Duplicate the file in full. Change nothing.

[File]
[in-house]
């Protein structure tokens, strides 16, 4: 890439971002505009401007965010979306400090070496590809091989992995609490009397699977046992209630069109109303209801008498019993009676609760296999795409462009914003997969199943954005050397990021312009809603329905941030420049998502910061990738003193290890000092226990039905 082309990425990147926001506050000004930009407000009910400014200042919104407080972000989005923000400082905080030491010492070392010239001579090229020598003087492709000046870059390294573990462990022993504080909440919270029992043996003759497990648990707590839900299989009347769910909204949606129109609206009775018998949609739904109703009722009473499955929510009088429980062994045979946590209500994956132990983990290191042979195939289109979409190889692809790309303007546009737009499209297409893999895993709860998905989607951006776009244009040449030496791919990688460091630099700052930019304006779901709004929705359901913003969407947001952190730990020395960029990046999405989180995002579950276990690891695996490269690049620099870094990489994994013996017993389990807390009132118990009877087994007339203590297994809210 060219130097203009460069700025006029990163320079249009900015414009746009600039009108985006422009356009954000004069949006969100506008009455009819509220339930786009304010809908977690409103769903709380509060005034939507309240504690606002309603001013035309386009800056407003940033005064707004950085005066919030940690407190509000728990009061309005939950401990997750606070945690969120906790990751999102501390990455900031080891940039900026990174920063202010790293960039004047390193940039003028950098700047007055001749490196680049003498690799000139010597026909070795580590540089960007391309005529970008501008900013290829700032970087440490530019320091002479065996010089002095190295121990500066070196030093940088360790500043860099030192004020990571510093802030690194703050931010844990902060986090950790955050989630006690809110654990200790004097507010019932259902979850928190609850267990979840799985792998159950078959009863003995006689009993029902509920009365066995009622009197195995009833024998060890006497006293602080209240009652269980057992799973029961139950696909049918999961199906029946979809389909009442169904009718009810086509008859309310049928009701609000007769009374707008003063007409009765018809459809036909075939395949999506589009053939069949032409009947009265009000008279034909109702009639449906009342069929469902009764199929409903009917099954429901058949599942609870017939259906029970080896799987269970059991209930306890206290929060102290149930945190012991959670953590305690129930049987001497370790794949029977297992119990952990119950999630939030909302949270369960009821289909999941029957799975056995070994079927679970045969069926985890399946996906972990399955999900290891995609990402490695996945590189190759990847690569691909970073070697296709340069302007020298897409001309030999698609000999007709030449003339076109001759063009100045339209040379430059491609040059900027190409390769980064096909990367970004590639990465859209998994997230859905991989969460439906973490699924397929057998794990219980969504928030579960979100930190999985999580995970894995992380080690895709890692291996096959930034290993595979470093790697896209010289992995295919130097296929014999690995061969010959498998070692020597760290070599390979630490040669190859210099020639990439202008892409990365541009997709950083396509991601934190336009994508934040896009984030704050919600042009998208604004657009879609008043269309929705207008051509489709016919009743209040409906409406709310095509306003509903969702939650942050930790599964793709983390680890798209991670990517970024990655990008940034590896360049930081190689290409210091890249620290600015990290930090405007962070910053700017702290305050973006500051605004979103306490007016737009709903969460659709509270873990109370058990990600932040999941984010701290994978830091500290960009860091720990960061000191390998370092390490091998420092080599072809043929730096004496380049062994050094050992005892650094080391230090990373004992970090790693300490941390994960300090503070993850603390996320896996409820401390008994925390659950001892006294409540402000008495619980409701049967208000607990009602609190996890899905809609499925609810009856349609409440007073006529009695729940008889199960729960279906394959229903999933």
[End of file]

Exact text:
[in-house]
């Protein structure tokens, strides 16, 4: 890439971002505009401007965010979306400090070496590809091989992995609490009397699977046992209630069109109303209801008498019993009676609760296999795409462009914003997969199943954005050397990021312009809603329905941030420049998502910061990738003193290890000092226990039905 082309990425990147926001506050000004930009407000009910400014200042919104407080972000989005923000400082905080030491010492070392010239001579090229020598003087492709000046870059390294573990462990022993504080909440919270029992043996003759497990648990707590839900299989009347769910909204949606129109609206009775018998949609739904109703009722009473499955929510009088429980062994045979946590209500994956132990983990290191042979195939289109979409190889692809790309303007546009737009499209297409893999895993709860998905989607951006776009244009040449030496791919990688460091630099700052930019304006779901709004929705359901913003969407947001952190730990020395960029990046999405989180995002579950276990690891695996490269690049620099870094990489994994013996017993389990807390009132118990009877087994007339203590297994809210 060219130097203009460069700025006029990163320079249009900015414009746009600039009108985006422009356009954000004069949006969100506008009455009819509220339930786009304010809908977690409103769903709380509060005034939507309240504690606002309603001013035309386009800056407003940033005064707004950085005066919030940690407190509000728990009061309005939950401990997750606070945690969120906790990751999102501390990455900031080891940039900026990174920063202010790293960039004047390193940039003028950098700047007055001749490196680049003498690799000139010597026909070795580590540089960007391309005529970008501008900013290829700032970087440490530019320091002479065996010089002095190295121990500066070196030093940088360790500043860099030192004020990571510093802030690194703050931010844990902060986090950790955050989630006690809110654990200790004097507010019932259902979850928190609850267990979840799985792998159950078959009863003995006689009993029902509920009365066995009622009197195995009833024998060890006497006293602080209240009652269980057992799973029961139950696909049918999961199906029946979809389909009442169904009718009810086509008859309310049928009701609000007769009374707008003063007409009765018809459809036909075939395949999506589009053939069949032409009947009265009000008279034909109702009639449906009342069929469902009764199929409903009917099954429901058949599942609870017939259906029970080896799987269970059991209930306890206290929060102290149930945190012991959670953590305690129930049987001497370790794949029977297992119990952990119950999630939030909302949270369960009821289909999941029957799975056995070994079927679970045969069926985890399946996906972990399955999900290891995609990402490695996945590189190759990847690569691909970073070697296709340069302007020298897409001309030999698609000999007709030449003339076109001759063009100045339209040379430059491609040059900027190409390769980064096909990367970004590639990465859209998994997230859905991989969460439906973490699924397929057998794990219980969504928030579960979100930190999985999580995970894995992380080690895709890692291996096959930034290993595979470093790697896209010289992995295919130097296929014999690995061969010959498998070692020597760290070599390979630490040669190859210099020639990439202008892409990365541009997709950083396509991601934190336009994508934040896009984030704050919600042009998208604004657009879609008043269309929705207008051509489709016919009743209040409906409406709310095509306003509903969702939650942050930790599964793709983390680890798209991670990517970024990655990008940034590896360049930081190689290409210091890249620290600015990290930090405007962070910053700017702290305050973006500051605004979103306490007016737009709903969460659709509270873990109370058990990600932040999941984010701290994978830091500290960009860091720990960061000191390998370092390490091998420092080599072809043929730096004496380049062994050094050992005892650094080391230090990373004992970090790693300490941390994960300090503070993850603390996320896996409820401390008994925390659950001892006294409540402000008495619980409701049967208000607990009602609190996890899905809609499925609810009856349609409440007073006529009695729940008889199960729960279906394959229903999933």